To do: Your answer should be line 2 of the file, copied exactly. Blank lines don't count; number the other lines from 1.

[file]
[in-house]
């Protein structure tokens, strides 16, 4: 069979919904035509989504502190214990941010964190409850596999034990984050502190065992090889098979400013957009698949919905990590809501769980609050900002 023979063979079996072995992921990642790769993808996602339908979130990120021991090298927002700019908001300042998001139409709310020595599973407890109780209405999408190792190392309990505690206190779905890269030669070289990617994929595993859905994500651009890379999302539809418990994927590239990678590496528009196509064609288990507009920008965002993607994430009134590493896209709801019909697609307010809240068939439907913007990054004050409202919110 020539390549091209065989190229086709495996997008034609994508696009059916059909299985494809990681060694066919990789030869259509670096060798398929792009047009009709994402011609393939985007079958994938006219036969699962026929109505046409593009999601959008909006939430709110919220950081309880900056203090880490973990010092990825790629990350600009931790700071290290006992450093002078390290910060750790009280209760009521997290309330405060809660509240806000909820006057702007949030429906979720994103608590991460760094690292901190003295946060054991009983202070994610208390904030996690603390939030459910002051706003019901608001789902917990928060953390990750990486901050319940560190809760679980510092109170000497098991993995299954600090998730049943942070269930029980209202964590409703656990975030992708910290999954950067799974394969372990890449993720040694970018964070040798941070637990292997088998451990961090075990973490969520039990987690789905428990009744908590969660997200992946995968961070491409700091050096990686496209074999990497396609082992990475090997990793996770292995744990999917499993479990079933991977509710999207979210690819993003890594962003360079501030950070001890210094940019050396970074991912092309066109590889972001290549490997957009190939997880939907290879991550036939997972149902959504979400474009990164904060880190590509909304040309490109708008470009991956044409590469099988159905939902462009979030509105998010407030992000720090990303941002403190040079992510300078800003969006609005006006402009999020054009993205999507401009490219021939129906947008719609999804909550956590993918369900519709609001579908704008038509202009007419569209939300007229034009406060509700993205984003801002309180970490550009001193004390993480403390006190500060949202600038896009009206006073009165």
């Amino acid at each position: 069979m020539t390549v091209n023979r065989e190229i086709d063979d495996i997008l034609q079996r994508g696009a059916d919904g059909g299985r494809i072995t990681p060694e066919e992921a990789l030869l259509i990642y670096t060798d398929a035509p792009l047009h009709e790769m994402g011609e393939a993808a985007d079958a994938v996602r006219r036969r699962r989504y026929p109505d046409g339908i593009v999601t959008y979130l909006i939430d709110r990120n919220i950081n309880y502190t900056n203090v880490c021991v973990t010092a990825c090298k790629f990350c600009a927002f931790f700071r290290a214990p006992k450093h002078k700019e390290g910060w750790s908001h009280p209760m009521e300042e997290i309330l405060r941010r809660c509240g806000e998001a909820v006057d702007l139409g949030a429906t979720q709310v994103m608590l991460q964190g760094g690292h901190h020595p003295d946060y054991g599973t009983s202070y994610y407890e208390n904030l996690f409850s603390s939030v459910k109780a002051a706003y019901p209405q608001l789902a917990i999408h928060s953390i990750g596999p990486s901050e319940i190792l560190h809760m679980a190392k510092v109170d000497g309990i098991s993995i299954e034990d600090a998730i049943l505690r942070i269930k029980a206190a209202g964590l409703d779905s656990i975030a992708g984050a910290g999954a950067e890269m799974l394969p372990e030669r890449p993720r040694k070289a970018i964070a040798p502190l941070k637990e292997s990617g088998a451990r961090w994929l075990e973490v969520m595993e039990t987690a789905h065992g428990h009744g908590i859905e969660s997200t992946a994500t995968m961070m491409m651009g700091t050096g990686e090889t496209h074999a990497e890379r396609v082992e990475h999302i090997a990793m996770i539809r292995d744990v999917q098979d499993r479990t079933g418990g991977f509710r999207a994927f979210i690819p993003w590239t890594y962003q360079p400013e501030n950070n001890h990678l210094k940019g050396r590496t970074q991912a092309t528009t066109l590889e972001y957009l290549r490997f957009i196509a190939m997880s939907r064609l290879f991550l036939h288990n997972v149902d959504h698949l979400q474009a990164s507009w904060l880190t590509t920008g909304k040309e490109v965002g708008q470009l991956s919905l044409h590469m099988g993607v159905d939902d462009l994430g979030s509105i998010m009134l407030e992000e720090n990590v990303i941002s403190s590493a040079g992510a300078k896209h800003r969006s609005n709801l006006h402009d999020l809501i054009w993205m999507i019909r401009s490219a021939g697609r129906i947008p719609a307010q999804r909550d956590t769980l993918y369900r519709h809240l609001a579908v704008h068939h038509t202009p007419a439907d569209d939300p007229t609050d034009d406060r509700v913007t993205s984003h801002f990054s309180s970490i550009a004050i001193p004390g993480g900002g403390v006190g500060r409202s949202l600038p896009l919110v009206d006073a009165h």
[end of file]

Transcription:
């Protein structure tokens, strides 16, 4: 069979919904035509989504502190214990941010964190409850596999034990984050502190065992090889098979400013957009698949919905990590809501769980609050900002 023979063979079996072995992921990642790769993808996602339908979130990120021991090298927002700019908001300042998001139409709310020595599973407890109780209405999408190792190392309990505690206190779905890269030669070289990617994929595993859905994500651009890379999302539809418990994927590239990678590496528009196509064609288990507009920008965002993607994430009134590493896209709801019909697609307010809240068939439907913007990054004050409202919110 020539390549091209065989190229086709495996997008034609994508696009059916059909299985494809990681060694066919990789030869259509670096060798398929792009047009009709994402011609393939985007079958994938006219036969699962026929109505046409593009999601959008909006939430709110919220950081309880900056203090880490973990010092990825790629990350600009931790700071290290006992450093002078390290910060750790009280209760009521997290309330405060809660509240806000909820006057702007949030429906979720994103608590991460760094690292901190003295946060054991009983202070994610208390904030996690603390939030459910002051706003019901608001789902917990928060953390990750990486901050319940560190809760679980510092109170000497098991993995299954600090998730049943942070269930029980209202964590409703656990975030992708910290999954950067799974394969372990890449993720040694970018964070040798941070637990292997088998451990961090075990973490969520039990987690789905428990009744908590969660997200992946995968961070491409700091050096990686496209074999990497396609082992990475090997990793996770292995744990999917499993479990079933991977509710999207979210690819993003890594962003360079501030950070001890210094940019050396970074991912092309066109590889972001290549490997957009190939997880939907290879991550036939997972149902959504979400474009990164904060880190590509909304040309490109708008470009991956044409590469099988159905939902462009979030509105998010407030992000720090990303941002403190040079992510300078800003969006609005006006402009999020054009993205999507401009490219021939129906947008719609999804909550956590993918369900519709609001579908704008038509202009007419569209939300007229034009406060509700993205984003801002309180970490550009001193004390993480403390006190500060949202600038896009009206006073009165």